Excerpts from an open letter to the Japanese government
Tim Murphey (Nanzan University)
The Japanese government has made great strides to create a more representative democracy through directly asking the people to express their views through a variety of panels. Recently the Prime Minister's Office and Ministry of Education asked the general public asked the following questions in reference to educational reforms:
[ p. 5 ]
As in all interfaces of public transaction with institutions, the utilitarian assumption of best practice prevails. Members of society assume that banks, corporations, and hospitals conduct their business professionally and ethically. Entrance examinations, in their dual role as income-generators for universities and as edumetric instruments, are no exception to the best practice assumption. In order to ensure stakeholders' ongoing trust in institutional fairness and equal access, entrance examination policy needs to be firmly anchored in measurement practices that are rational, technically sound, justifiable, and concordant with the highest standards. Nothing short of such a policy should be considered ethical.Merely telling teachers to teach more communicatively (as with the 1993 OC-ABC Curriculum) without changing the exams has not worked. Now the Center Exam is adding listening and other universities will follow in their footsteps I believe. The same process can happen with "assessment literacy." When the Center Exams start reporting their reliability and validity, then so will the other universities. When the Ministry of Education "walks their talk" and demonstrates what they want others to do, things will change more quickly.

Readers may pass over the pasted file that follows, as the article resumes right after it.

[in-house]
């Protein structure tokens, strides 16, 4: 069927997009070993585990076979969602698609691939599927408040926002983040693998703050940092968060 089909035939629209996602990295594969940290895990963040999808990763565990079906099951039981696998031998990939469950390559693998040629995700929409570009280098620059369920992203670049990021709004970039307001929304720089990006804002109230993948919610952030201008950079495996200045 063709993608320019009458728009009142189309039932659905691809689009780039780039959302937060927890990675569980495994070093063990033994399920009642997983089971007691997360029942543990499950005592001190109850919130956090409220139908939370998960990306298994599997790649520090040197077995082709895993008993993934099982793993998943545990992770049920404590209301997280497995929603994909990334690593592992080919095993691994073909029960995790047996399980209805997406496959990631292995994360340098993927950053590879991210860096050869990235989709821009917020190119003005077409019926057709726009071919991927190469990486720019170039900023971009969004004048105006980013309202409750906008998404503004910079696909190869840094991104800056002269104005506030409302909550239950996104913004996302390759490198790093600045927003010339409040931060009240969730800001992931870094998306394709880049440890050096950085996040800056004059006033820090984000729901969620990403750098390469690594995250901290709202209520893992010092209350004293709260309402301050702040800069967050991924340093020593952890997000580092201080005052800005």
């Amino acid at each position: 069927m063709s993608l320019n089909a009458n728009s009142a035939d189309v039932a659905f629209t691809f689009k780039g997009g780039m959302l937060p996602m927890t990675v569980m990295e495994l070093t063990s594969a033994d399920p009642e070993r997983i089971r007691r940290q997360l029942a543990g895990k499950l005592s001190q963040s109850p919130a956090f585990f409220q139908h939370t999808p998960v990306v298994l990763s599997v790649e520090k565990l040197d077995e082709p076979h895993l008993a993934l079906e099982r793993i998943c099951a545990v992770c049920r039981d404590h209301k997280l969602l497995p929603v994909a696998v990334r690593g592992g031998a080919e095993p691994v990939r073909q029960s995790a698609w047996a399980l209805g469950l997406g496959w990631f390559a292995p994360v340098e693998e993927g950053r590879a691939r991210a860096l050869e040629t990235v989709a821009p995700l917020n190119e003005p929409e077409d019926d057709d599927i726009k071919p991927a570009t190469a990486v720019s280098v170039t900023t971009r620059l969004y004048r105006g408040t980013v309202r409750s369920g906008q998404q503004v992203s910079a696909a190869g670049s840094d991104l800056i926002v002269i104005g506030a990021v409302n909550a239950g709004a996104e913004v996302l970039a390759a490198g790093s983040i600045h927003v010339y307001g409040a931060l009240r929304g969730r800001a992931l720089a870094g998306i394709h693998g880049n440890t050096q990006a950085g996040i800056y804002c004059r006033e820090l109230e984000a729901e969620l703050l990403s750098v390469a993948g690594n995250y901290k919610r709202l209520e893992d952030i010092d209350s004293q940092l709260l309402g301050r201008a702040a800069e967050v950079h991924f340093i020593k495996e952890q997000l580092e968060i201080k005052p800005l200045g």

[ p. 6 ]At one university I know of, they did test their tests and they found the listening portion discriminated twice as well as the grammar/vocabulary (on the one test that had listening). However, they refused for financial reasons to add listening to their other exams. Hopefully the Incremental Plan mentioned in Proposal #1 could alleviate this fear of financial loss.